Mid-week storms blew some corn acreage down across several northern and central counties with some green snap also reported. However, the extent of the damage is not yet known. A considerable amount of corn acreage began to tassel during the week.  Topsoil is rated 1% very short, 5% short, 71% adequate and 23% surplus. Twenty-two percent of the corn acreage has silked compared with 76 percent last year and 39 percent for the 5-year average. Corn condition declined slightly and is rated 80 percent good to excellent compared with 8 percent last year at this time. Thirty percent of the soybean acreage is blooming compared with 61 percent last year and 36 percent for the 5-year average. Soybean condition is rated 74 percent good to excellent compared with 11 percent last year at this time.



 Dry weather continued across most of Iowa during the week ending July 14, 2013, according to the USDA, National Agricultural Statistics Service. The only significant precipitation was received in the north central and northeast portions of the state. Crops are beginning to need additional moisture.   The warm and dry weather led to a decline in soil moisture levels. Statewide, 65 percent of topsoil is in the adequate and surplus categories, a 23 percentage point decline from last week and 84 percent of subsoil is in the adequate and surplus categories, down 12 percentage points from last week. Five percent of the corn crop had tasseled, well behind last year’s 83 percent and the five-year average of 42 percent. Scattered reports of the corn crop beginning to silk were received. Corn condition was rated 4 percent very poor, 9 percent poor, 30 percent fair, 45 percent good and 12 percent excellent. Thirteen percent of the soybean crop is blooming, lagging behind last year’s 71 percent and two weeks behind normal. Soybean condition was rated 3 percent very poor, 9 percent poor, 30 percent fair, 46 percent good and 12 percent excellent.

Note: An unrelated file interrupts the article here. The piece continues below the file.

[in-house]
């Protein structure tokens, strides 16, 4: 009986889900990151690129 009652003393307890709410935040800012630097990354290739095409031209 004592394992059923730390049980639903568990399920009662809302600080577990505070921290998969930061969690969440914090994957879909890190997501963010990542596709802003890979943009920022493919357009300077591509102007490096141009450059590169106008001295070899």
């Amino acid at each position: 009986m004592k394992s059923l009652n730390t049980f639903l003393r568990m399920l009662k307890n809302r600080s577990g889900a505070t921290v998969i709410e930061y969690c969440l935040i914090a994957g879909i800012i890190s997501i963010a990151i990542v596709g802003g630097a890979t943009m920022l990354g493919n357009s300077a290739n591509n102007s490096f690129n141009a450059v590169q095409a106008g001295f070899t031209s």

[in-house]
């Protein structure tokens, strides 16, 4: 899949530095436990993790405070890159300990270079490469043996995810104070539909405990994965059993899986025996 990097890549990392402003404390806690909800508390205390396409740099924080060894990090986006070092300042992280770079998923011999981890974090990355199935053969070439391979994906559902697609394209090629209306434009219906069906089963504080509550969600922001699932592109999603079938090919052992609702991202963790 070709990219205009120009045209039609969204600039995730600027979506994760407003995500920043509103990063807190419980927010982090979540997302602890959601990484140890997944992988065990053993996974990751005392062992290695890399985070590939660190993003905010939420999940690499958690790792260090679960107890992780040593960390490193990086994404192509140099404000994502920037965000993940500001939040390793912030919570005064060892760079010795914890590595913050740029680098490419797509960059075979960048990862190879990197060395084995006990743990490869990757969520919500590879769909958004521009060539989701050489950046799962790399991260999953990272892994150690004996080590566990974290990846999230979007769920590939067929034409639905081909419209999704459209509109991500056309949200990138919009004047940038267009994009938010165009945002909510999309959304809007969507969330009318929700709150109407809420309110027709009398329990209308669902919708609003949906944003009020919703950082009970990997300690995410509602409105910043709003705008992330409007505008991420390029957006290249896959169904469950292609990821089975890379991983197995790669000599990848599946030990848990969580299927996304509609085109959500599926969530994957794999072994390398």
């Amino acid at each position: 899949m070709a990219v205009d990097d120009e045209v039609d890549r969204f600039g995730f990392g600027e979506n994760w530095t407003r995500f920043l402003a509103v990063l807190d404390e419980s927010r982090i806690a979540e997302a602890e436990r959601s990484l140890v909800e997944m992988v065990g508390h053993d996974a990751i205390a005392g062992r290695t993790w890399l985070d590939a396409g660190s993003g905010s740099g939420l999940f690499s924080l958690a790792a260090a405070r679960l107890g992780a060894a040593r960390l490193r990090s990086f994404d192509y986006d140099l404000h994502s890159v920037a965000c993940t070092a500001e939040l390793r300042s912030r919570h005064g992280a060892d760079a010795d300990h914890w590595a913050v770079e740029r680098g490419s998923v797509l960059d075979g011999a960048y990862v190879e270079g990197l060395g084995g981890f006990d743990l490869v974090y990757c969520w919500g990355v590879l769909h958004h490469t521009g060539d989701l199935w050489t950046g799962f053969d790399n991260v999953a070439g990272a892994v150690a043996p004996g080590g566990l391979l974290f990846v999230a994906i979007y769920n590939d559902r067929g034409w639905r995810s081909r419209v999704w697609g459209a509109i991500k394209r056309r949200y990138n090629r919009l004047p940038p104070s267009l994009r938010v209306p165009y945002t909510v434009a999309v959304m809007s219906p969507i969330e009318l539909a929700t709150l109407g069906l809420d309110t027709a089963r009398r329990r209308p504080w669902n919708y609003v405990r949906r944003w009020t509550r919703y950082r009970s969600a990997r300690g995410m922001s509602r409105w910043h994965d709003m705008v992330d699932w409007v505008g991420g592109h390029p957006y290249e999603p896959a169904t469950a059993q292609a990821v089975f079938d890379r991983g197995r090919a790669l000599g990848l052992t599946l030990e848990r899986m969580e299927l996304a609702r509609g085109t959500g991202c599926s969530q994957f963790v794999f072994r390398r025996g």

Most areas through central and northern Kansas received some showers last week. In addition, West Central and Southwest counties along the Colorado border received up to an inch of rain, a welcome relief to that drought-stricken area. Withering dryland corn and sorghum crops were reported in areas struggling through last week’s heat and dry conditions.   Topsoil moisture supplies rated 27 percent very short, 47 short, 25 adequate, and 1 surplus. Subsoil moisture supplies were 31 percent very short, 43 short, 26 adequate, and 0 surplus.  Corn silking was 33 percent, behind 70 last year and 56 average. Corn dough was 4 percent, behind 28 last year and 10 average. Corn condition rated 7 percent very poor, 15 poor, 38 fair, 36 good, and 4 excellent.   Soybeans were 21 percent blooming, behind 44 last year and 31 average. Setting pods were 2 percent, compared to 4 last year and 2 average. Condition rated 2 percent very poor, 7 poor, 45 fair, 43 good, and 3 excellent.